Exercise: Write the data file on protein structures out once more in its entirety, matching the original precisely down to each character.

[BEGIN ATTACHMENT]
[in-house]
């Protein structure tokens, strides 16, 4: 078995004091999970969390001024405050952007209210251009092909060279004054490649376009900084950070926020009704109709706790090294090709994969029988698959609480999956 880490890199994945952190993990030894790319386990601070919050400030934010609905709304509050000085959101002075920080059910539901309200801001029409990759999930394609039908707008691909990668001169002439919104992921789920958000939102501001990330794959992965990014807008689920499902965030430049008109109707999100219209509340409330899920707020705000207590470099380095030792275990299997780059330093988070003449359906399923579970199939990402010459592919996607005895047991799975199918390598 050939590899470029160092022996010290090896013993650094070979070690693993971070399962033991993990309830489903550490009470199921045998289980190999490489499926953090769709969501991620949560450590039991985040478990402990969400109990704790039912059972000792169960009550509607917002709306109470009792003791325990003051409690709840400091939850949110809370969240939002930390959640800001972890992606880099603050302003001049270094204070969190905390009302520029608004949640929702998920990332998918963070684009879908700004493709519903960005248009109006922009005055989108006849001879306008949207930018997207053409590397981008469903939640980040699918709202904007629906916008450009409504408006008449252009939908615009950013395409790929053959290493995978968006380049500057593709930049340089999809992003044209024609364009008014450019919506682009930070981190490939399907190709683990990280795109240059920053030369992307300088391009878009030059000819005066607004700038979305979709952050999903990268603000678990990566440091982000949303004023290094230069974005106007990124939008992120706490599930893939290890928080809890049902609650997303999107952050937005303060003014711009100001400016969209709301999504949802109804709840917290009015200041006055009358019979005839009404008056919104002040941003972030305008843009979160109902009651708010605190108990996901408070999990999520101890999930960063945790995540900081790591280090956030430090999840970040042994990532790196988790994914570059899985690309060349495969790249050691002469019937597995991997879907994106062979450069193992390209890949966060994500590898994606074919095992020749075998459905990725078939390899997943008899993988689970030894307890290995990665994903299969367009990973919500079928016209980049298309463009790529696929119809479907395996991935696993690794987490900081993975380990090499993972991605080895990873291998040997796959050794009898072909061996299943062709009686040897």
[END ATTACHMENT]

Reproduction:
[in-house]
């Protein structure tokens, strides 16, 4: 078995004091999970969390001024405050952007209210251009092909060279004054490649376009900084950070926020009704109709706790090294090709994969029988698959609480999956 880490890199994945952190993990030894790319386990601070919050400030934010609905709304509050000085959101002075920080059910539901309200801001029409990759999930394609039908707008691909990668001169002439919104992921789920958000939102501001990330794959992965990014807008689920499902965030430049008109109707999100219209509340409330899920707020705000207590470099380095030792275990299997780059330093988070003449359906399923579970199939990402010459592919996607005895047991799975199918390598 050939590899470029160092022996010290090896013993650094070979070690693993971070399962033991993990309830489903550490009470199921045998289980190999490489499926953090769709969501991620949560450590039991985040478990402990969400109990704790039912059972000792169960009550509607917002709306109470009792003791325990003051409690709840400091939850949110809370969240939002930390959640800001972890992606880099603050302003001049270094204070969190905390009302520029608004949640929702998920990332998918963070684009879908700004493709519903960005248009109006922009005055989108006849001879306008949207930018997207053409590397981008469903939640980040699918709202904007629906916008450009409504408006008449252009939908615009950013395409790929053959290493995978968006380049500057593709930049340089999809992003044209024609364009008014450019919506682009930070981190490939399907190709683990990280795109240059920053030369992307300088391009878009030059000819005066607004700038979305979709952050999903990268603000678990990566440091982000949303004023290094230069974005106007990124939008992120706490599930893939290890928080809890049902609650997303999107952050937005303060003014711009100001400016969209709301999504949802109804709840917290009015200041006055009358019979005839009404008056919104002040941003972030305008843009979160109902009651708010605190108990996901408070999990999520101890999930960063945790995540900081790591280090956030430090999840970040042994990532790196988790994914570059899985690309060349495969790249050691002469019937597995991997879907994106062979450069193992390209890949966060994500590898994606074919095992020749075998459905990725078939390899997943008899993988689970030894307890290995990665994903299969367009990973919500079928016209980049298309463009790529696929119809479907395996991935696993690794987490900081993975380990090499993972991605080895990873291998040997796959050794009898072909061996299943062709009686040897």